The Will Rogers Institute is a national charitable health organization dedicated to the support of lung research and developing new treatments and cures for pulmonary diseases and disorders.
Since its inception in 1936, the Institute has grown dramatically in function as well as in magnitude. Originally a hospital at Saranac Lake, New York, which treated tuberculosis-stricken entertainers, the Institute now supports research programs that study debilitating pulmonary disorders at a number of prestigious academic medical centers across the country. These facilities include the University of Southern California – Keck School of Medicine, Burke Rehabilitation Hospital, and the University of California, Los Angeles – Pulmonary & Critical Care Division.
The institute promotes research and helps develop treatments and cures for disorders affecting both adults and children. Some of their focus areas for children are:
There are currently over 17 million adults and 7 million children in the U.S. who suffer from asthma. The disease has been identified as one of the country’s most common and costly illnesses. Asthma is a chronic pulmonary condition in which the airways become blocked or narrowed when stimulated by allergens or other environmental triggers. Patients with asthma often experience difficulty breathing, wheezing, coughing and shortness of breath.
During an asthma attack, the lung passages constrict, making breathing more difficult. Asthma is frequently misdiagnosed and causes more hospital admissions, more visits to the emergency room, and more work and school absences than any other chronic disease.
The symptoms of asthma vary among people, but may include: wheezing, tightness in chest, shortness of breath, persistent cough, especially at night, and difficulty breathing during the day, or soon after, exercise or physical exertion.
Asthma symptoms are exacerbated by natural and man made causes. They include irritants (smoke, dust and air pollution, aerosol sprays, and strong fumes), allergens (animals, dust mites, mold, pollen, and chemicals), infections, exercise, weather, and physical and psychological changes. Asthma is manageable with proper medical care and understanding of the disease.
Cystic fibrosis is an inherited chronic disease that affects the lungs and digestive system of about 30,000 children and adults in the United States (70,000 worldwide). A defective gene and its protein product cause the body to produce unusually thick, sticky mucus that clogs the lungs and leads to life-threatening lung infections, and obstructs the pancreas and stops natural enzymes from helping the body break down and absorb food.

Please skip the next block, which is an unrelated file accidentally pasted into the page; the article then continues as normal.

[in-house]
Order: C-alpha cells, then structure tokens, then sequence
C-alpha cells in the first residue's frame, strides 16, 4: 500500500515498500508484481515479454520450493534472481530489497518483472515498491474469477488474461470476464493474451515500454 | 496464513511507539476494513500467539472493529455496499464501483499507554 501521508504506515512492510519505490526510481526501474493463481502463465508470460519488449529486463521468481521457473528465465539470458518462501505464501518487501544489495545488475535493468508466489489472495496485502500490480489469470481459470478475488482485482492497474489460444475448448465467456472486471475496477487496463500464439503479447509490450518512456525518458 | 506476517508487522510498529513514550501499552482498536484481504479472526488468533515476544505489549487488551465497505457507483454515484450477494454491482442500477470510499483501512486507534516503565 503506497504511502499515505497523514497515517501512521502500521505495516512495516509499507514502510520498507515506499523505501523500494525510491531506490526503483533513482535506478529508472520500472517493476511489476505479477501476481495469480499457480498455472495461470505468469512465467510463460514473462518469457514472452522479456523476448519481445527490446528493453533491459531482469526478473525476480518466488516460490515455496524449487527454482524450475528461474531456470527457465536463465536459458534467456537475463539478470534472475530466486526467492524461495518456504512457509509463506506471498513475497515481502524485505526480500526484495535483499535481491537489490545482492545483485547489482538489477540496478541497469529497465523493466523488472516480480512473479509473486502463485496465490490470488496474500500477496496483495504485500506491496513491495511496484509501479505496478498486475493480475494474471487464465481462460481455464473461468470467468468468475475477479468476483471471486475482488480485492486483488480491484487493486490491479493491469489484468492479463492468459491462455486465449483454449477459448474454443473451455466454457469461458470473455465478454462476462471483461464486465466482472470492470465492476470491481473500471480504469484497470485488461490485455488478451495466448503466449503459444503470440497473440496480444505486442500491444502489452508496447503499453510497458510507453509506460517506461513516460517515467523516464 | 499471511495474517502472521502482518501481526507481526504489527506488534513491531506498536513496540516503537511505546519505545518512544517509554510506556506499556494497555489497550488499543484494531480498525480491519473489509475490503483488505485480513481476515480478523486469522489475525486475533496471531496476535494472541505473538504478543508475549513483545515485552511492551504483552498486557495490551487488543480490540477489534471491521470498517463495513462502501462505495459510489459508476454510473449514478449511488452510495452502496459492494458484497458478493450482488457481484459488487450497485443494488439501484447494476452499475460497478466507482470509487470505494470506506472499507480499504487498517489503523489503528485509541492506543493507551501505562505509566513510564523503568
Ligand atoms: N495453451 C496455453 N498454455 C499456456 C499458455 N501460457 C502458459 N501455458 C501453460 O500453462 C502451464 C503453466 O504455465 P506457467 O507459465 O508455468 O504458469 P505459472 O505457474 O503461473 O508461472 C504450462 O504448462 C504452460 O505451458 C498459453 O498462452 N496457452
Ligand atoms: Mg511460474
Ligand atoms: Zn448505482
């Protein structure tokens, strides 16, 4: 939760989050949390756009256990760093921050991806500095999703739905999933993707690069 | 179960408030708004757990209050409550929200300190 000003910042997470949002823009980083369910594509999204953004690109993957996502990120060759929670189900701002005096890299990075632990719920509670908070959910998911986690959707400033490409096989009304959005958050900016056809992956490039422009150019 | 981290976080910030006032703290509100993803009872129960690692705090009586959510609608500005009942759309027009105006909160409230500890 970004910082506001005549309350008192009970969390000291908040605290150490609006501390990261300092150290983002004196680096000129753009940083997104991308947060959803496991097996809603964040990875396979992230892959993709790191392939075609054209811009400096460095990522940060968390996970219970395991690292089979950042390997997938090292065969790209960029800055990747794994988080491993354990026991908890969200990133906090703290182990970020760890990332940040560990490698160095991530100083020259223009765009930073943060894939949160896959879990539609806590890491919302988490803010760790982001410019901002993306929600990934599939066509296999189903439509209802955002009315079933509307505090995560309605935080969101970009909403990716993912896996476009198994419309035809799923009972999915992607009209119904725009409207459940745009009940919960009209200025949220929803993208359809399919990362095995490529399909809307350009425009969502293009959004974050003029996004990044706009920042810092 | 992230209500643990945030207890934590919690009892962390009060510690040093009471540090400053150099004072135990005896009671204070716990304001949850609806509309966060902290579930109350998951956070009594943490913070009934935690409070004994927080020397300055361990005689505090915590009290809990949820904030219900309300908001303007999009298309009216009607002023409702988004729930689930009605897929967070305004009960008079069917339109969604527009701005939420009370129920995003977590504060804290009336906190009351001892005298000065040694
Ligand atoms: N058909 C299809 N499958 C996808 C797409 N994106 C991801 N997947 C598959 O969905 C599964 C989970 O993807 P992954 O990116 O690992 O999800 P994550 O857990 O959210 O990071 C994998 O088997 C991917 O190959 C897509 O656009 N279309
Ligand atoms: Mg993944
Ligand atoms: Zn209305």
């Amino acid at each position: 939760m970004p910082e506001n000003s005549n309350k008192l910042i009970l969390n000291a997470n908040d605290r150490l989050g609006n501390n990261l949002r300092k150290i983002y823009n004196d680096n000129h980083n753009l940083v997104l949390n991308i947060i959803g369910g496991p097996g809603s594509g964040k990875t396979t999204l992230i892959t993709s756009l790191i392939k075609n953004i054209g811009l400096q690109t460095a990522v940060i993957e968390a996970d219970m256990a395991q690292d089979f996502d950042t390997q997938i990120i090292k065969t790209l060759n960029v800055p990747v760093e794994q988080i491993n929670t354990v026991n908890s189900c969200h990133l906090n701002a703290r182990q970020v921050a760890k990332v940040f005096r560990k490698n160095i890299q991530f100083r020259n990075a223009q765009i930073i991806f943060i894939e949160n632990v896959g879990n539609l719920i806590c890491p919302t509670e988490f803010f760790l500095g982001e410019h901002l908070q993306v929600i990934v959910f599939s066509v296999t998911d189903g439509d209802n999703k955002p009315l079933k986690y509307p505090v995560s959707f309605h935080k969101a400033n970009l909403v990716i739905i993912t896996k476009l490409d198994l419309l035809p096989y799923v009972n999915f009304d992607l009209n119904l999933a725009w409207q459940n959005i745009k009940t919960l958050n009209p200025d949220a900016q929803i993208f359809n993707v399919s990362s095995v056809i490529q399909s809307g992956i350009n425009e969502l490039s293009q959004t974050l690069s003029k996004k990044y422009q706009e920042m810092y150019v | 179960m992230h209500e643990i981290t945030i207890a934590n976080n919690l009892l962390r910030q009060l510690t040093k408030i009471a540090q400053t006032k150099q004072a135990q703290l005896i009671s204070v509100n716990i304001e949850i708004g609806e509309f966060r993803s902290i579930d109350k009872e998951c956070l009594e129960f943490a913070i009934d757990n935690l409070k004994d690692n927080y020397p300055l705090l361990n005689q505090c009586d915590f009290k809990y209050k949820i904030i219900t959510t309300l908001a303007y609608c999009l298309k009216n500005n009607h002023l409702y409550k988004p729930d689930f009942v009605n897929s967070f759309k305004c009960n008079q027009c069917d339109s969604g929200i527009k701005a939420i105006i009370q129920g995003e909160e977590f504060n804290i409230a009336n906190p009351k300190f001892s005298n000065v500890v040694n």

In the 1950s, few children with cystic fibrosis lived to attend elementary school. Today, advances in research and medical treatments have further enhanced and extended life for children and adults with CF. Many people with the disease can now expect to live into their 30s, 40s and beyond.
WRI has developed a new program to partner with hospitals providing critical care to premature infants. The mission of the neonatal equipment program is to be the national leader in providing grants for the purchase of ventilator equipment and critical care pulmonary services to hospitals throughout the United States.
In 2011, the Will Rogers Institute committed $400,000 in grants for neonatal intensive care. The money will provide much needed equipment such as critical airway carts, Neopuff™ infant resuscitators, incubators, inhaled nitric oxide therapy technology and Omni Beds. Current grant applications are being accepted (through December 31, 2012).
Boys & Girls Clubs of America
The Will Rogers Institute has a relationship with the Boys & Girls Clubs of America by providing the Will Rogers Institute’s Be Healthy, Be Fit, Be Great Award to honor one club annually with a $5,000 cash award. The individual club chosen must show exemplary methods of promoting healthy and active lifestyles. One gift will be awarded for five years (2008-2012) to support the Club’s Sports & Fitness area.
The Will Rogers Institute has awarded many grants, fellowship, prizes and gifts to organizations and people engaged in and supporting healthy lifestyles and working toward cures for lung related diseases.
In 2011, Bruce Beutler, M.D., the 2010 Will Rogers Institute Annual Prize Recipient for Lung Research, won the Nobel Prize in Physiology or Medicine. Dr. Beutler is also Chair of the Department of Genetics at The Scripps Research Institute and professor and director of the Center for the Genetics of Host Defense at UT Southwestern Medical Center.
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